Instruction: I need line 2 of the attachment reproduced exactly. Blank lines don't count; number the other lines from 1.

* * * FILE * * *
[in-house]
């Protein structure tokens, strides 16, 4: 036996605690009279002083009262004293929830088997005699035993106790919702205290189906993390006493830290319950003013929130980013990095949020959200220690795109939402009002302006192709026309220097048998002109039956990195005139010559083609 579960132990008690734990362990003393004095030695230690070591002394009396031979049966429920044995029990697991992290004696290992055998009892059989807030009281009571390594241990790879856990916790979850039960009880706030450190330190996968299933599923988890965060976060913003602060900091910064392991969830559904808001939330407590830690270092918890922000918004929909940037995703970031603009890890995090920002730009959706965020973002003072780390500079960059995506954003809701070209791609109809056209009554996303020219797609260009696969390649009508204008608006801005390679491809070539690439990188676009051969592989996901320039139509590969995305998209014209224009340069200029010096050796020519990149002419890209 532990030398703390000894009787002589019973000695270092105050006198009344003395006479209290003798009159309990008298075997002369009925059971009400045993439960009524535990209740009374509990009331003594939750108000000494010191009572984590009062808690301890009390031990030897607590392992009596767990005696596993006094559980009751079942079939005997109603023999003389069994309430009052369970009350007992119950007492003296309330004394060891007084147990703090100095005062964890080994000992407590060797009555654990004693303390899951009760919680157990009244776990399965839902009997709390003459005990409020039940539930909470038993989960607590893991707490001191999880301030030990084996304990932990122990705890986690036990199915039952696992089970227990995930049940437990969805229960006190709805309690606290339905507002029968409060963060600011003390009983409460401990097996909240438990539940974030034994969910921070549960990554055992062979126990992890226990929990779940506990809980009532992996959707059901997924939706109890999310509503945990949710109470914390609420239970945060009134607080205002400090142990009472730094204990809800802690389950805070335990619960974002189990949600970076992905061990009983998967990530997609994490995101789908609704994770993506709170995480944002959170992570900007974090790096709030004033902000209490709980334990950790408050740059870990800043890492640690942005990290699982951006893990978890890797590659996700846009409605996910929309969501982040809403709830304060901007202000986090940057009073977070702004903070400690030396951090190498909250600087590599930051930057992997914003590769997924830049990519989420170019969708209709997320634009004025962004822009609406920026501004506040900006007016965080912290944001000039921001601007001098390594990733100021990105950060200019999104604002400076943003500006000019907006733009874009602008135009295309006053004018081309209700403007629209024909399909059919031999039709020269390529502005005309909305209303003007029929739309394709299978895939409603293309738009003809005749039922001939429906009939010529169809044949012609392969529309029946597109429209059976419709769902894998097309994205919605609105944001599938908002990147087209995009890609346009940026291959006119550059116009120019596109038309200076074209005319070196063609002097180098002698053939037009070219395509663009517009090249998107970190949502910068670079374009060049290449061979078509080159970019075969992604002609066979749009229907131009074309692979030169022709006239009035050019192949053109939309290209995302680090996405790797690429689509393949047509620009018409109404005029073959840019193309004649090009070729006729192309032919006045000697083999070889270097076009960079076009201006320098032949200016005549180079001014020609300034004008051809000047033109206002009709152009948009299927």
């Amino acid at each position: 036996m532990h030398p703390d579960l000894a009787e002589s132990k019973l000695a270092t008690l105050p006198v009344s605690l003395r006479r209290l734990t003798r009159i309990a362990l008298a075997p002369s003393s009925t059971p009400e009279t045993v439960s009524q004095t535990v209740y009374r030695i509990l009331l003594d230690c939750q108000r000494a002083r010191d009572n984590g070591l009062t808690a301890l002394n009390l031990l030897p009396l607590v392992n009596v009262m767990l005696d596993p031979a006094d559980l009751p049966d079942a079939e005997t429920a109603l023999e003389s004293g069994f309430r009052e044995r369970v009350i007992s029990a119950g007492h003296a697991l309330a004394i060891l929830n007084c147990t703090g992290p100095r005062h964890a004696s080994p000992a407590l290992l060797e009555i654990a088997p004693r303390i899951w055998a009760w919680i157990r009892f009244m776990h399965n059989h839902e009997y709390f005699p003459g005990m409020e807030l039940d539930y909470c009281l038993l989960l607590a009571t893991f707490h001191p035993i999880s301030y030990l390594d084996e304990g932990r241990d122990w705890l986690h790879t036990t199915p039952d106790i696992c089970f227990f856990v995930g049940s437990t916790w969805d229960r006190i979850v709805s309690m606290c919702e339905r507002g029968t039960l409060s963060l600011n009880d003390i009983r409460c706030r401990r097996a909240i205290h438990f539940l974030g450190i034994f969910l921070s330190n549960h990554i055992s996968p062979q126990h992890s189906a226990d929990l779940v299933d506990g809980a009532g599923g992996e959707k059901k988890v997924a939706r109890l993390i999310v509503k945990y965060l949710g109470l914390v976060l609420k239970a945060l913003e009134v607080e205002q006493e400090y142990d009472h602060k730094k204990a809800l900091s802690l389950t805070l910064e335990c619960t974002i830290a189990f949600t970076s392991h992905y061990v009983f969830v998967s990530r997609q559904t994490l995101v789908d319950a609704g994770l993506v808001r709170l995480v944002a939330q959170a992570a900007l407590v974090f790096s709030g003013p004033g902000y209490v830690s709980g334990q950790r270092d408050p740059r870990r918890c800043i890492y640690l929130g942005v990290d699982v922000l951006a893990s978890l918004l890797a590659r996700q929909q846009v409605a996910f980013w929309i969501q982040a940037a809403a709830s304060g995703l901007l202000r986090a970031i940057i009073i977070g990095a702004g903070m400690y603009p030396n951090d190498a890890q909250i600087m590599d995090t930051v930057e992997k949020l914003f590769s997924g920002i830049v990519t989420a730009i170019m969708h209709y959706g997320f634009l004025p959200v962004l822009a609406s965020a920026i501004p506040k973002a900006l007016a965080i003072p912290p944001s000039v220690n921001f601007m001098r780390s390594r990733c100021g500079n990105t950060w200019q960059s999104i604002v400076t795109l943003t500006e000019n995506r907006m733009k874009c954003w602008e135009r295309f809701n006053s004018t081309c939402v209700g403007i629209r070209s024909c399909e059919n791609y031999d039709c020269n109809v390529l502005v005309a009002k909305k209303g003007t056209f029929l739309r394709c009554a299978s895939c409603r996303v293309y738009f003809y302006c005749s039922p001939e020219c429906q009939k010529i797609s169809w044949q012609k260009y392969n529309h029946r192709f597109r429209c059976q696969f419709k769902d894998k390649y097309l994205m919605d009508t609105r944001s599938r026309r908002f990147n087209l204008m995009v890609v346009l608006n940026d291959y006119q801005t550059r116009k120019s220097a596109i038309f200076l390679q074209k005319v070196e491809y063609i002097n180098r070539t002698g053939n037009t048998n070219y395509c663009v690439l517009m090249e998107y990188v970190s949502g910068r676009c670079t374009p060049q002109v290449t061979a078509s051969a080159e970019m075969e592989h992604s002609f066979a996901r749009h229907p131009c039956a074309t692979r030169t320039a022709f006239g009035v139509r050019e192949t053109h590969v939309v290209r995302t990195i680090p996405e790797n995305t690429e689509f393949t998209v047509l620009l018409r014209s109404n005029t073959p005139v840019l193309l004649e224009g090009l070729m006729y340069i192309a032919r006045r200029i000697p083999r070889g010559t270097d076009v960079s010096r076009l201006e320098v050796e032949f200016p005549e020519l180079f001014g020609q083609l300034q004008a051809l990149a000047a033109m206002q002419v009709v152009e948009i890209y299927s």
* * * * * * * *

């Protein structure tokens, strides 16, 4: 036996605690009279002083009262004293929830088997005699035993106790919702205290189906993390006493830290319950003013929130980013990095949020959200220690795109939402009002302006192709026309220097048998002109039956990195005139010559083609 579960132990008690734990362990003393004095030695230690070591002394009396031979049966429920044995029990697991992290004696290992055998009892059989807030009281009571390594241990790879856990916790979850039960009880706030450190330190996968299933599923988890965060976060913003602060900091910064392991969830559904808001939330407590830690270092918890922000918004929909940037995703970031603009890890995090920002730009959706965020973002003072780390500079960059995506954003809701070209791609109809056209009554996303020219797609260009696969390649009508204008608006801005390679491809070539690439990188676009051969592989996901320039139509590969995305998209014209224009340069200029010096050796020519990149002419890209 532990030398703390000894009787002589019973000695270092105050006198009344003395006479209290003798009159309990008298075997002369009925059971009400045993439960009524535990209740009374509990009331003594939750108000000494010191009572984590009062808690301890009390031990030897607590392992009596767990005696596993006094559980009751079942079939005997109603023999003389069994309430009052369970009350007992119950007492003296309330004394060891007084147990703090100095005062964890080994000992407590060797009555654990004693303390899951009760919680157990009244776990399965839902009997709390003459005990409020039940539930909470038993989960607590893991707490001191999880301030030990084996304990932990122990705890986690036990199915039952696992089970227990995930049940437990969805229960006190709805309690606290339905507002029968409060963060600011003390009983409460401990097996909240438990539940974030034994969910921070549960990554055992062979126990992890226990929990779940506990809980009532992996959707059901997924939706109890999310509503945990949710109470914390609420239970945060009134607080205002400090142990009472730094204990809800802690389950805070335990619960974002189990949600970076992905061990009983998967990530997609994490995101789908609704994770993506709170995480944002959170992570900007974090790096709030004033902000209490709980334990950790408050740059870990800043890492640690942005990290699982951006893990978890890797590659996700846009409605996910929309969501982040809403709830304060901007202000986090940057009073977070702004903070400690030396951090190498909250600087590599930051930057992997914003590769997924830049990519989420170019969708209709997320634009004025962004822009609406920026501004506040900006007016965080912290944001000039921001601007001098390594990733100021990105950060200019999104604002400076943003500006000019907006733009874009602008135009295309006053004018081309209700403007629209024909399909059919031999039709020269390529502005005309909305209303003007029929739309394709299978895939409603293309738009003809005749039922001939429906009939010529169809044949012609392969529309029946597109429209059976419709769902894998097309994205919605609105944001599938908002990147087209995009890609346009940026291959006119550059116009120019596109038309200076074209005319070196063609002097180098002698053939037009070219395509663009517009090249998107970190949502910068670079374009060049290449061979078509080159970019075969992604002609066979749009229907131009074309692979030169022709006239009035050019192949053109939309290209995302680090996405790797690429689509393949047509620009018409109404005029073959840019193309004649090009070729006729192309032919006045000697083999070889270097076009960079076009201006320098032949200016005549180079001014020609300034004008051809000047033109206002009709152009948009299927």